But with the dam acting as a silt strainer, the released waters are as clear as gin and the year-round temperature never varies much from 46 degrees.

The clarity and temperature are a bane to native fish, but a perfect habitat for voracious brown and rainbow trout, which were introduced by Arizona game wardens.

The habitat has proved so friendly that scientists estimate there are 325,000 trout squeezed into the 15 miles of Colorado River between the dam and where the Paria River enters. Those fish feed on the chub and push them out of their native waters.

Before his present job as superintendent of Grand Canyon National Park, Joe Alston was superintendent at Glen Canyon National Recreation Area, which attracts 2.5 million tourists annually. He also is a member of the panel that recommended the January flooding.

He defends the 1992 effort as an experiment with good intentions.

"People thought flooding might be a panacea. As long as you did that every once in a while you'd have your beaches and the chub would have a place to spawn. It was a reasonable thing to think, given what we knew," he said.

The flood provided information about sediment flows that they couldn't have gotten otherwise.

Now, scientists want to reduce the flow through the end of the year to retain sediment from the Paria and another tributary in the Colorado's main stem. That repository of silt would be carried downstream by January's flushing to replenish the sand bars and create eddies where the chub can hide.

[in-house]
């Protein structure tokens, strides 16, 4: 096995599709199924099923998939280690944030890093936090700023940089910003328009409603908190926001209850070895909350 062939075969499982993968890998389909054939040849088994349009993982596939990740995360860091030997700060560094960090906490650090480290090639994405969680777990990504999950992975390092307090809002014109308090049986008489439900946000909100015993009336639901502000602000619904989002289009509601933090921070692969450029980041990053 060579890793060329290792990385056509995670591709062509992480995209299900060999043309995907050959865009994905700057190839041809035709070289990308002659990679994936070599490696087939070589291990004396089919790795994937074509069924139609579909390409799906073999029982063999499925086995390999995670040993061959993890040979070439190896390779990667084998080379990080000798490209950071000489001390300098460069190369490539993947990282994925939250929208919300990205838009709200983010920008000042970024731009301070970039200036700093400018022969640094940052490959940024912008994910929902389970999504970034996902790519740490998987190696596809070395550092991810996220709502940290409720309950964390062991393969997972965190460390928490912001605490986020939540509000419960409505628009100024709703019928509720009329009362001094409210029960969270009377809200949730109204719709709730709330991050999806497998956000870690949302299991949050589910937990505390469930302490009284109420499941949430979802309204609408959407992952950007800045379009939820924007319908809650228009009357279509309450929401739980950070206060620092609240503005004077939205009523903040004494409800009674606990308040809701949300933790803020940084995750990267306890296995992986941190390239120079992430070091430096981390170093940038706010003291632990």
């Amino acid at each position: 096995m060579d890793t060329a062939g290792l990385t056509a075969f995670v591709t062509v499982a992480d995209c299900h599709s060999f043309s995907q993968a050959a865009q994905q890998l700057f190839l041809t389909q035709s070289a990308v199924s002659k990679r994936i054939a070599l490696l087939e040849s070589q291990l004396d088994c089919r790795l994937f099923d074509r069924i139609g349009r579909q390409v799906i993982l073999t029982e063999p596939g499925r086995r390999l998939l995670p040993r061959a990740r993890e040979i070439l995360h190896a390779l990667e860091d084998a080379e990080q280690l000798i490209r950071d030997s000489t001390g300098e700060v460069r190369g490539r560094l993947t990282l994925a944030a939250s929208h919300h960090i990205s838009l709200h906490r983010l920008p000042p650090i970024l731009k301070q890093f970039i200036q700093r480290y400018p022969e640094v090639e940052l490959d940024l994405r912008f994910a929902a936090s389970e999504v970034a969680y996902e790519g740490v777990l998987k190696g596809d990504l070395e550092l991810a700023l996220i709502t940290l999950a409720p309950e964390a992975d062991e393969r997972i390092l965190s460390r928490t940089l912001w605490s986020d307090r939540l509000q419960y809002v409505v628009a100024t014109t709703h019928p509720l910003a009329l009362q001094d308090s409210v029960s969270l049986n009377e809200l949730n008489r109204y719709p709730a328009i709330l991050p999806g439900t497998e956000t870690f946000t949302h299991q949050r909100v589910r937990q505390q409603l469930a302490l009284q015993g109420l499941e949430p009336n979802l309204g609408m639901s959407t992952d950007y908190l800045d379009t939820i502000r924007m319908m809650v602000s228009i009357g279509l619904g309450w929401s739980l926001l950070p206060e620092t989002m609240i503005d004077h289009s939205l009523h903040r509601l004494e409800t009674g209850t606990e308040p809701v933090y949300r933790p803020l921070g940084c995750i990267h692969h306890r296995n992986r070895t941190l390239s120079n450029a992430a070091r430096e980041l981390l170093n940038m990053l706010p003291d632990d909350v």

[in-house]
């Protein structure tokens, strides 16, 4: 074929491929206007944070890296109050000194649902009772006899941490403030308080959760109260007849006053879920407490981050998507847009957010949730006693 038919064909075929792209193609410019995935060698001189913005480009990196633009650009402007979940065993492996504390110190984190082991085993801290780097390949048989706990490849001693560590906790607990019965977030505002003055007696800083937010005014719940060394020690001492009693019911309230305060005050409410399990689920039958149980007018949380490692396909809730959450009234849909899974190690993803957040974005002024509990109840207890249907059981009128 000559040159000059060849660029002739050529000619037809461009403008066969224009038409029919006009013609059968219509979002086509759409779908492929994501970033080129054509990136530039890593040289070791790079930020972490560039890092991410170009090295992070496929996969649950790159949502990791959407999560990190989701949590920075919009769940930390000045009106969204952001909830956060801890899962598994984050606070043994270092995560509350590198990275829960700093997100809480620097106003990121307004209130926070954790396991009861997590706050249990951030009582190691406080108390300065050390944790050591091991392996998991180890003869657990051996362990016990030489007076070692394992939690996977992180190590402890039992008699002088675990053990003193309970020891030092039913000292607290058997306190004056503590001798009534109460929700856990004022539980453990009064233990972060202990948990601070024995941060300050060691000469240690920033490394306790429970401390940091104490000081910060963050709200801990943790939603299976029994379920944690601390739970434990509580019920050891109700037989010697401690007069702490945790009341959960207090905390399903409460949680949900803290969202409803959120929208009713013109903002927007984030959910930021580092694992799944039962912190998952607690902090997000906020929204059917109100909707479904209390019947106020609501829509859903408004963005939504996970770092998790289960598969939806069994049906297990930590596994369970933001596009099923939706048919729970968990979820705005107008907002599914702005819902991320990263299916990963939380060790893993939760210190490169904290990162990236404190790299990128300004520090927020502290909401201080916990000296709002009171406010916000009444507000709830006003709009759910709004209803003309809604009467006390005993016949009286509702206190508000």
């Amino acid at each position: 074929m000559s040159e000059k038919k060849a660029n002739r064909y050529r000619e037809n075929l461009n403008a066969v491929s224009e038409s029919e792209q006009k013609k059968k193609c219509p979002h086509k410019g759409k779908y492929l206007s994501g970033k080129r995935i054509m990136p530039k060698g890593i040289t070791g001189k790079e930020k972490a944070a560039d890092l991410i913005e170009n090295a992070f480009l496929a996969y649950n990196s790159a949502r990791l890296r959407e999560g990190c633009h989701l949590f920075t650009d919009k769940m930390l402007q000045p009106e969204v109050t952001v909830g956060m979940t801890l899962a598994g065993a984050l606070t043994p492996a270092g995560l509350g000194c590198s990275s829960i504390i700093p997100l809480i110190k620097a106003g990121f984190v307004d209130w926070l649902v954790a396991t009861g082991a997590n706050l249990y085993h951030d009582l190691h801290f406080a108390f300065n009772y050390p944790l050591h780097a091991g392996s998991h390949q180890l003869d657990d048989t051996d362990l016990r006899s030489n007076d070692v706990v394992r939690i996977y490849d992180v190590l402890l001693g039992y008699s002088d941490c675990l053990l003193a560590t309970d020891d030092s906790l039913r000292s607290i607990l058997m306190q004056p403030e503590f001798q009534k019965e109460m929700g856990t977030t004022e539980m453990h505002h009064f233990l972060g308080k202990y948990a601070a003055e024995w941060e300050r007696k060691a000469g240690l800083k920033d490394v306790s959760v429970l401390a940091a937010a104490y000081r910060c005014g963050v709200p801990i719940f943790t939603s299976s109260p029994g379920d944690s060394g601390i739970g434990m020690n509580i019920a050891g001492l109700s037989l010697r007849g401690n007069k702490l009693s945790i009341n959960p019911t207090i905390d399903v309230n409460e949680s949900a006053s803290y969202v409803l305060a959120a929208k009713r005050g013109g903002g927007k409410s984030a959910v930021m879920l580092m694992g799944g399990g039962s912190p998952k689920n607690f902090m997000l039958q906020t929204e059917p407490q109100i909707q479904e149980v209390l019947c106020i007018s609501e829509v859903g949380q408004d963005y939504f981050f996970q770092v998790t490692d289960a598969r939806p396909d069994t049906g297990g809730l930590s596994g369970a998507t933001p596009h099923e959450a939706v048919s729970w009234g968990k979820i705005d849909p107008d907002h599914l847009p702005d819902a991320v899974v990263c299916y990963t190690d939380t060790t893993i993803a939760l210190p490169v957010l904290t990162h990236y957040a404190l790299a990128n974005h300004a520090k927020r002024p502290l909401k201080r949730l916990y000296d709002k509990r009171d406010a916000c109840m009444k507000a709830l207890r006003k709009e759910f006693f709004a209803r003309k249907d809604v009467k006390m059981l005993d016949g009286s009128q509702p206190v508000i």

The experts are counting on the massive influx of sediment to disrupt trout spawning. They also hope to shock the river with electricity so that stunned trout float to the surface and can be removed.

"Our target is to reduce the trout population to 100,000 in the first 15 miles," said Randy Peterson of the Bureau of Reclamation.

The group that put the plan together is optimistic that it will work and that they'll be allowed to have additional water releases when needed.

But Alston urges caution. "A staggering amount of science went into the proposal. If it works, a lot of people will be happy with this. But I'm somewhat discouraged because I'm not sure if we can reverse the effects of the dam."